In many ways, commercial space is already a global industry. The global span of our customers - and of their customers -- makes it so. I think this is reflected in the numerous global partnerships formed in the last several years.
Growth in the commercial satellite market is driving us. You - our customers - have been very busy:
There are more than a thousand companies worldwide that develop, manufacture and operate space systems.
There's a communications satellite launched every 12 days.
And, I won't bore you with the projections of the number of satellites to be launched in the next ten years or the revenues generated. You know those numbers better than I do.
Just as an aside, it's also interesting to look at the business plans of the launch service providers over the next ten years. All of us assume we will capture 50 percent of the worldwide market. This should provide a very interesting and value-oriented marketplace for satellite builders and users.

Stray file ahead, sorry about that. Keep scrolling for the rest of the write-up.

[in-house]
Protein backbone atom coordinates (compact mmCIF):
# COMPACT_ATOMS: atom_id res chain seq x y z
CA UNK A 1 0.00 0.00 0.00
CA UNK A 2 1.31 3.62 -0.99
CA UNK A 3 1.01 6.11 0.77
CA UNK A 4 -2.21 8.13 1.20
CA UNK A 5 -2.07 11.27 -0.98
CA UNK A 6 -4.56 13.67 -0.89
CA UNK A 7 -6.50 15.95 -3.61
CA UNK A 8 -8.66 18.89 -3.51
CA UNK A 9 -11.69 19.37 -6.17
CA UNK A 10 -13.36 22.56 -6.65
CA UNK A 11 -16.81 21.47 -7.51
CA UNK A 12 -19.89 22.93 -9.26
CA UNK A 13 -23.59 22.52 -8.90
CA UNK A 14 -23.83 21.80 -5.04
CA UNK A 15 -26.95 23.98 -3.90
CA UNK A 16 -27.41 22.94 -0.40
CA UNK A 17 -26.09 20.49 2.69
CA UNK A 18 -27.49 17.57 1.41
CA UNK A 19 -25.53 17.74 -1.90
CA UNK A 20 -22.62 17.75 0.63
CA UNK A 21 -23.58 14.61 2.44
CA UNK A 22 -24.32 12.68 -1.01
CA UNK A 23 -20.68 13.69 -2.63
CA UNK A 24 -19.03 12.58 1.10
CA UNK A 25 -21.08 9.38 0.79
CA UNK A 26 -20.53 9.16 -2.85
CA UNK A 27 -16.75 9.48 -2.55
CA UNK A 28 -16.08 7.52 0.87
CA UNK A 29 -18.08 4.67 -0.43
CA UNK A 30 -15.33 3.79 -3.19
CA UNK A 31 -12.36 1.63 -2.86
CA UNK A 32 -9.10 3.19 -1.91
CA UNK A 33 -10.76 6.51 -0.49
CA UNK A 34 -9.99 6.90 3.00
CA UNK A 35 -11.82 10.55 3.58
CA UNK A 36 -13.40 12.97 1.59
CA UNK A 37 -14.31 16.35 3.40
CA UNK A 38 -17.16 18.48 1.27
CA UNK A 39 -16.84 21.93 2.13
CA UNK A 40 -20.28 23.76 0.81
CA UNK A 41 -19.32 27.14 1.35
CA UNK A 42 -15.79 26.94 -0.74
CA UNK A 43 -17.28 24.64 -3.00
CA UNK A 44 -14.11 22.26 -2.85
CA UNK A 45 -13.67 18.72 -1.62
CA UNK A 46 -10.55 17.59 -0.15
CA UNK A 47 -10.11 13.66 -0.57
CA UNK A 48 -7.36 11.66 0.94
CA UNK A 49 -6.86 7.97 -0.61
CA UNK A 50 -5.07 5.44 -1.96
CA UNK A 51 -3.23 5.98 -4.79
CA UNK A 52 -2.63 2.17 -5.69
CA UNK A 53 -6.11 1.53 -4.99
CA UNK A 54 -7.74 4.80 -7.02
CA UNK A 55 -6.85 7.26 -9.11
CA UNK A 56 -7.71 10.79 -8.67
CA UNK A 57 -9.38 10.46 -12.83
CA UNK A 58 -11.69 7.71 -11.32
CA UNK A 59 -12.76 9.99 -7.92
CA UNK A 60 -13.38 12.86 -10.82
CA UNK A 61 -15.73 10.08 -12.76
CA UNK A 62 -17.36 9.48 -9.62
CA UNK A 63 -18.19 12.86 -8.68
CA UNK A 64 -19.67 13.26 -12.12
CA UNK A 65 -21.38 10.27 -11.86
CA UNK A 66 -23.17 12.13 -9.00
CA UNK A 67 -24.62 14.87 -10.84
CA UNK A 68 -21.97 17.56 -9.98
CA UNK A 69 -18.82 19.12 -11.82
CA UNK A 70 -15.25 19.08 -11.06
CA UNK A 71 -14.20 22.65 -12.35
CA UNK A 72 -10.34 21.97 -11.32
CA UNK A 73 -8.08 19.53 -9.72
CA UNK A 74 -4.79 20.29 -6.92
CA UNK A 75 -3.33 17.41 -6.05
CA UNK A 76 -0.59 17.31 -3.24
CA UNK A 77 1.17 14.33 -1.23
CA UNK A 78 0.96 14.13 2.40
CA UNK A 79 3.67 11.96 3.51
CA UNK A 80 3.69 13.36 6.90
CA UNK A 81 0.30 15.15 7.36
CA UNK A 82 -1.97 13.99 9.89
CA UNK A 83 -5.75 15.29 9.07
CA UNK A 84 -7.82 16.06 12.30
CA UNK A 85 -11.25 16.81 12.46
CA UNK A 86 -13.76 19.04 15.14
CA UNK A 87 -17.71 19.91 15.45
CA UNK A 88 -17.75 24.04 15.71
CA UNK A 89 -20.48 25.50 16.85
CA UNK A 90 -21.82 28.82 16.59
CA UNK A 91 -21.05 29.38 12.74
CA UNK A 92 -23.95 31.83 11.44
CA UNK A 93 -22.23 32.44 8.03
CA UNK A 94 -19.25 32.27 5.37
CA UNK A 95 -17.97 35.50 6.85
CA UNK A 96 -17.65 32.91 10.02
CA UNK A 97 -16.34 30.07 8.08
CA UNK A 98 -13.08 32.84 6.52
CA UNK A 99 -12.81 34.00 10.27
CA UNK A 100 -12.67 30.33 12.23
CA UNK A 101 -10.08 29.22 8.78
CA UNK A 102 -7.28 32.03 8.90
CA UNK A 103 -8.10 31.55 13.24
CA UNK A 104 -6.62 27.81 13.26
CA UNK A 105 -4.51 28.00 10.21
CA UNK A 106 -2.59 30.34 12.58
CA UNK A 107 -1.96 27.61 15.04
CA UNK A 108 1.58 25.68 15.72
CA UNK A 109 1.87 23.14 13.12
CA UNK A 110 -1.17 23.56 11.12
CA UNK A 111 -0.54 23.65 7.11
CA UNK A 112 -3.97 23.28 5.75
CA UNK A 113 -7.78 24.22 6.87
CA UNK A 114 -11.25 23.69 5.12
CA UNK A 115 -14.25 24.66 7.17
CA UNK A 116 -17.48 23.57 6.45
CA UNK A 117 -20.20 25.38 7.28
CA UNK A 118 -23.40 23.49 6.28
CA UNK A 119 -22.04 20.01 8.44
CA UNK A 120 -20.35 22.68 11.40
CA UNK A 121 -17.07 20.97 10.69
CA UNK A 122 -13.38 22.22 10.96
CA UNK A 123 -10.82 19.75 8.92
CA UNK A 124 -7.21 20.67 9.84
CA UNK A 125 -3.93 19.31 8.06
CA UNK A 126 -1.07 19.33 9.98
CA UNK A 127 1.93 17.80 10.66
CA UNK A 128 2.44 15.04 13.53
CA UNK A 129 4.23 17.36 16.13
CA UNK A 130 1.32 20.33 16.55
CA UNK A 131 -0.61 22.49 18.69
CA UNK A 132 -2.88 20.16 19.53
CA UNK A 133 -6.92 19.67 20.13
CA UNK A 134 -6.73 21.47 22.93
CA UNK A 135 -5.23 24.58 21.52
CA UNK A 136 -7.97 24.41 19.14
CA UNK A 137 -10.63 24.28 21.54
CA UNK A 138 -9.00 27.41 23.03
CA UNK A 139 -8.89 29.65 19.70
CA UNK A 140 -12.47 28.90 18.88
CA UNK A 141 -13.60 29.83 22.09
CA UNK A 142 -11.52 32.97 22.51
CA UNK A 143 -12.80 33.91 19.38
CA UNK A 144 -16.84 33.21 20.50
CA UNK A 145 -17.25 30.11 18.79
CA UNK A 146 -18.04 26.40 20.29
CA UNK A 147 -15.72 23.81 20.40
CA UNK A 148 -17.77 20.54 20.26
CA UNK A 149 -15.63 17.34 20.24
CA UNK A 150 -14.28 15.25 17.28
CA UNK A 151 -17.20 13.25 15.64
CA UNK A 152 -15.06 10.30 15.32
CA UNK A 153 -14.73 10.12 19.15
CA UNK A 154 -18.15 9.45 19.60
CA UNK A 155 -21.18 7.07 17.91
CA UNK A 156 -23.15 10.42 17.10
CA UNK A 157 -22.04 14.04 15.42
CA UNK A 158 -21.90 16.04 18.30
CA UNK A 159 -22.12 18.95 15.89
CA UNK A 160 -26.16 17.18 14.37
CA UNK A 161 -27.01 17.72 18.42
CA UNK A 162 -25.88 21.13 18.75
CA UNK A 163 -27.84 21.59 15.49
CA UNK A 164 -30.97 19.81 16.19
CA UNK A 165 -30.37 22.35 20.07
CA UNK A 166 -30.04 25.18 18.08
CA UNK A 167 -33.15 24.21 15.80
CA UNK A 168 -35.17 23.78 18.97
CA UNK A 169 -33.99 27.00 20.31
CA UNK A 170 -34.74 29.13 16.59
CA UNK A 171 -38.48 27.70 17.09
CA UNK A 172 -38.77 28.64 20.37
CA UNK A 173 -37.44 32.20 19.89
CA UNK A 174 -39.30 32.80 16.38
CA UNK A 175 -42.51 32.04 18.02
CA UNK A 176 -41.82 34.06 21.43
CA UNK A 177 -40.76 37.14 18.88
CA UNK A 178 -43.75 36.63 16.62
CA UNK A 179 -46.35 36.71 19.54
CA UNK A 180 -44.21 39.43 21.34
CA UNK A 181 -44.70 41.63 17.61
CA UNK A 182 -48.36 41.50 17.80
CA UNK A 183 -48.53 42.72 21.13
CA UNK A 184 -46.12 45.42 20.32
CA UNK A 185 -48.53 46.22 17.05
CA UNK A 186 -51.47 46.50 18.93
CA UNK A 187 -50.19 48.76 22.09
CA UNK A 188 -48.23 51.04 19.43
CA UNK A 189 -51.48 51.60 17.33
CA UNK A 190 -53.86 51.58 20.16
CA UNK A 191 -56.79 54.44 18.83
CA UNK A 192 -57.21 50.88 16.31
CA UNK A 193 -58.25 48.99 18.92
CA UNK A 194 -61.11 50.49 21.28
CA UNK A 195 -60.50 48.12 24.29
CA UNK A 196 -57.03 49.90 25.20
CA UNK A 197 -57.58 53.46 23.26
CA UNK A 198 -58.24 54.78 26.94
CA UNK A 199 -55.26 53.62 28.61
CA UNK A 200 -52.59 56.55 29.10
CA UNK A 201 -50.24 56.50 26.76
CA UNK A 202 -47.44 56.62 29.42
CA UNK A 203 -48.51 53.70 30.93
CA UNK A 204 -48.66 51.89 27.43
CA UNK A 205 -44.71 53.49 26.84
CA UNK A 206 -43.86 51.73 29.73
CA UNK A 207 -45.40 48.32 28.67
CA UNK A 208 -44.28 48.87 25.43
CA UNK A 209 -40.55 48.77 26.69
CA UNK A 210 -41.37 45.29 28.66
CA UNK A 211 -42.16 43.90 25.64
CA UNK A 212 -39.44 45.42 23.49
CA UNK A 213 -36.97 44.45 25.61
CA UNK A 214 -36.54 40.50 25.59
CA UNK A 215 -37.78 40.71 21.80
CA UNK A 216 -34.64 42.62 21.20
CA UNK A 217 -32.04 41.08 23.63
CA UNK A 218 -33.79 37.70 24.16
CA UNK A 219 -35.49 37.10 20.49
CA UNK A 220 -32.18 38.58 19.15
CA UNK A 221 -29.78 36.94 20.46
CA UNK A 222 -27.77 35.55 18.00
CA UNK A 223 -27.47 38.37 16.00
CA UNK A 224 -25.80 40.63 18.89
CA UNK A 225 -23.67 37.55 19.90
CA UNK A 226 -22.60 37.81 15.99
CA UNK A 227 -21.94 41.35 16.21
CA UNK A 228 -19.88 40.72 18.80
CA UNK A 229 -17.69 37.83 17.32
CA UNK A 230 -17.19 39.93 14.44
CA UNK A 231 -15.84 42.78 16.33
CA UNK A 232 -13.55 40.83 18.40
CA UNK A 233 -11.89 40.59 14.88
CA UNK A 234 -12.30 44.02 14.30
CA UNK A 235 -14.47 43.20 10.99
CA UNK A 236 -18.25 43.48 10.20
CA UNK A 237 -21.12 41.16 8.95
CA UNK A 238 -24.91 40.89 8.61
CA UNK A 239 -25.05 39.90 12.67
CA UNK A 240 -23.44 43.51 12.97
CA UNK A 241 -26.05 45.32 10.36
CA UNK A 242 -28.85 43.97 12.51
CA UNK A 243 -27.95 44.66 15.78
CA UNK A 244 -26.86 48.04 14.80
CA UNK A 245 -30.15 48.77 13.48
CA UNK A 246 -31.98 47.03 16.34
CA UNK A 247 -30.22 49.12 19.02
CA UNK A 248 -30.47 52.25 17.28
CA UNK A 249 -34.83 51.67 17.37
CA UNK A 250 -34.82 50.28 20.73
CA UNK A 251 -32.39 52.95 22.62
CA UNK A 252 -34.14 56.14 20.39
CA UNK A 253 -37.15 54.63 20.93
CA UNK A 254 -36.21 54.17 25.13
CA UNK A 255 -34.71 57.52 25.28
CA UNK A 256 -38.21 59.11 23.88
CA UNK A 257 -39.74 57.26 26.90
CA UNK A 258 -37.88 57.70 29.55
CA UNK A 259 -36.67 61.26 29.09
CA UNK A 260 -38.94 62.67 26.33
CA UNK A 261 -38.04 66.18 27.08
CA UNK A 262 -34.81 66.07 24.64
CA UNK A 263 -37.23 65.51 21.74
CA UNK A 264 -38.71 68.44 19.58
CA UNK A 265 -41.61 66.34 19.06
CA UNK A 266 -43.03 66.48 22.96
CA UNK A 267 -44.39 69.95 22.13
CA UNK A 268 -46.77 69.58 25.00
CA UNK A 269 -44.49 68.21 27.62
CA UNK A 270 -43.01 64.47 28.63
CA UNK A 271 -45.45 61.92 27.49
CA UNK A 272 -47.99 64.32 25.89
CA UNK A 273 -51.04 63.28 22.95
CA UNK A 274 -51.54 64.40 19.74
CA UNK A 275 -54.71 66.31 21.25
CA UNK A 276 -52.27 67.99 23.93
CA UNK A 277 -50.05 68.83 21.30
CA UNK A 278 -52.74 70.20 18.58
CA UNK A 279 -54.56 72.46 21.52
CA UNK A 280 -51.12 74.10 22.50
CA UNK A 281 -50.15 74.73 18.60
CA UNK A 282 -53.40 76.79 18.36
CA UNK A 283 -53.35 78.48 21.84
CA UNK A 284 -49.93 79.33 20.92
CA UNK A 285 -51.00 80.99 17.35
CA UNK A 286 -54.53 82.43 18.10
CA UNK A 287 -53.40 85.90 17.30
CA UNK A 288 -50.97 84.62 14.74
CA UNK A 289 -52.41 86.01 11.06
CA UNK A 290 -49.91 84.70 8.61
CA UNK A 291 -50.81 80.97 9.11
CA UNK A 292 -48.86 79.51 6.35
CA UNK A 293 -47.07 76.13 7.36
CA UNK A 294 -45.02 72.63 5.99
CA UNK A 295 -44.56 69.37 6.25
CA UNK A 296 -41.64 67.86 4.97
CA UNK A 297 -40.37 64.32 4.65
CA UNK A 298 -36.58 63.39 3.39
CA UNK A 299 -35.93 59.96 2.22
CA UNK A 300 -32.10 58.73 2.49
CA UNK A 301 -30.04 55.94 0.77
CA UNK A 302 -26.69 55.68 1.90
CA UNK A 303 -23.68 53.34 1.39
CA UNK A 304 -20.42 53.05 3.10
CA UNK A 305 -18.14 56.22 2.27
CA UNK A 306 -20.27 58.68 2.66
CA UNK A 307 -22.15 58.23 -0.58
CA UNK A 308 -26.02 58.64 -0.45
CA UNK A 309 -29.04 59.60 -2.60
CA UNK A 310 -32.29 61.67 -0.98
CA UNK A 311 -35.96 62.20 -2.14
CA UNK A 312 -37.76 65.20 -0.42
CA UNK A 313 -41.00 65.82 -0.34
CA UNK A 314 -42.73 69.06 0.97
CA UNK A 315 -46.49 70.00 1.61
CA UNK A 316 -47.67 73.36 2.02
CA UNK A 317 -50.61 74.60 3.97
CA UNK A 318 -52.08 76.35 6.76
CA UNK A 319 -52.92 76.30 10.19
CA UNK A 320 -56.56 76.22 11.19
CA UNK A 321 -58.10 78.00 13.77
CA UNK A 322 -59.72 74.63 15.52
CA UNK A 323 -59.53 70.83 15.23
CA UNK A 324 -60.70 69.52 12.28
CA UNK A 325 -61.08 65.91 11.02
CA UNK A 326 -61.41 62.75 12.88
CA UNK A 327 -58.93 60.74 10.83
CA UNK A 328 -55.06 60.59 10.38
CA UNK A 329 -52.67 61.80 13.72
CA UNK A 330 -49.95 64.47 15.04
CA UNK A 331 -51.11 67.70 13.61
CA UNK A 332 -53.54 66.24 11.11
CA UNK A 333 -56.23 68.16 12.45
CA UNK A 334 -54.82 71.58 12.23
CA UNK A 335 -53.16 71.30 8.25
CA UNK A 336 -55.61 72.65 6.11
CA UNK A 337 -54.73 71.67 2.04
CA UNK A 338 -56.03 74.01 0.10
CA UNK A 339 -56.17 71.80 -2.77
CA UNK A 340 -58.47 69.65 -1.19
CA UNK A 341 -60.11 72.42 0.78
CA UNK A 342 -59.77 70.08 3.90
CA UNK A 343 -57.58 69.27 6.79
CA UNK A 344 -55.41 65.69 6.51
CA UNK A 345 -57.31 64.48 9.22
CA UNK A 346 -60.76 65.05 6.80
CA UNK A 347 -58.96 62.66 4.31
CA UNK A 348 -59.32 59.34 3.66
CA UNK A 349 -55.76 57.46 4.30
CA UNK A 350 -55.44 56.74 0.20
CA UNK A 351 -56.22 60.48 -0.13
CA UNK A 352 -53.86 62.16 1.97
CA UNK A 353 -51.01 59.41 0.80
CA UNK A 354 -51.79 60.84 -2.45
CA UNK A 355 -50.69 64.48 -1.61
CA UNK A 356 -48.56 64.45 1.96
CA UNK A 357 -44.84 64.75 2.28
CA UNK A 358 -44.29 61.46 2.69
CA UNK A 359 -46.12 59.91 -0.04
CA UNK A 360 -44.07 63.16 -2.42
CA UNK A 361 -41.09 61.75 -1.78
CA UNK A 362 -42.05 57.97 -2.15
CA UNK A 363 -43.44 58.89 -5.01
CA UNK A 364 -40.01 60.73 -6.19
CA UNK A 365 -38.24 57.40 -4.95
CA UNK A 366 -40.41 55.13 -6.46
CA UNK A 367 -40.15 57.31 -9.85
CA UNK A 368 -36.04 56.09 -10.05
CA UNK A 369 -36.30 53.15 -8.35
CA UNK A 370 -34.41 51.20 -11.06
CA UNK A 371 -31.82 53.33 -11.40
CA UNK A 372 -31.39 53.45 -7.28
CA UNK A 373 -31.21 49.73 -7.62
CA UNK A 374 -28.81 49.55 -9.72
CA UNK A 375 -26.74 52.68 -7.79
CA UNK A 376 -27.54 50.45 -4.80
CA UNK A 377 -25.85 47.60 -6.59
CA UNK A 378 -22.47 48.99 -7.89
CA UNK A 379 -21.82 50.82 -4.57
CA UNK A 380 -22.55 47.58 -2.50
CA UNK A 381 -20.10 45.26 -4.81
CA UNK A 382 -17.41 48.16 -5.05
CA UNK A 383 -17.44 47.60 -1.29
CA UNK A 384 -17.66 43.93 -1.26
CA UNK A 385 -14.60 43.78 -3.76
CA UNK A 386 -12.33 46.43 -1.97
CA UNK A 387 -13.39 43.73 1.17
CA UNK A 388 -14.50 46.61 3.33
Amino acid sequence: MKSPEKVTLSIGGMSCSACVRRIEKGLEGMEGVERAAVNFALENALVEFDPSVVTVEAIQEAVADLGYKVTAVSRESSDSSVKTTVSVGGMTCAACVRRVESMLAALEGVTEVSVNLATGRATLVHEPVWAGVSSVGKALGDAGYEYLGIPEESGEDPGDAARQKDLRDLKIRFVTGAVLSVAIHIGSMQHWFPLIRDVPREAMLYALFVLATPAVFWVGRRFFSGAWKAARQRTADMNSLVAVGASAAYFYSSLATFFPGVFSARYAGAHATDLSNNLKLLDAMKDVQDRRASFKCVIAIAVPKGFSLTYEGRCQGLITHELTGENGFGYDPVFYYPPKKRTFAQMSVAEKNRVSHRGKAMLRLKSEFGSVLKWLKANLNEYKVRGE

Aside from the fact that no single nation has the capacity to address the total launch market, there are three principal reasons why Boeing thinks doing business globally is in all our best interests:
First, only by working with global partners, can we give our customers access to all of the technologies available. This allows us to offer the best solution for the customer's requirements.
I think it's presumptuous for Boeing to think it has all the answers, right at our fingertips. We don't. No one does. Only by choosing the best ideas available from around the world can we provide the best solutions to our customer's requirements.
For example, on Sea Launch, we needed a rocket that could be stored and serviced horizontally. The Russians and Ukrainians are world leaders in that technology. That's where we went.
Second, a global approach means that we have access to markets we wouldn't otherwise have access to.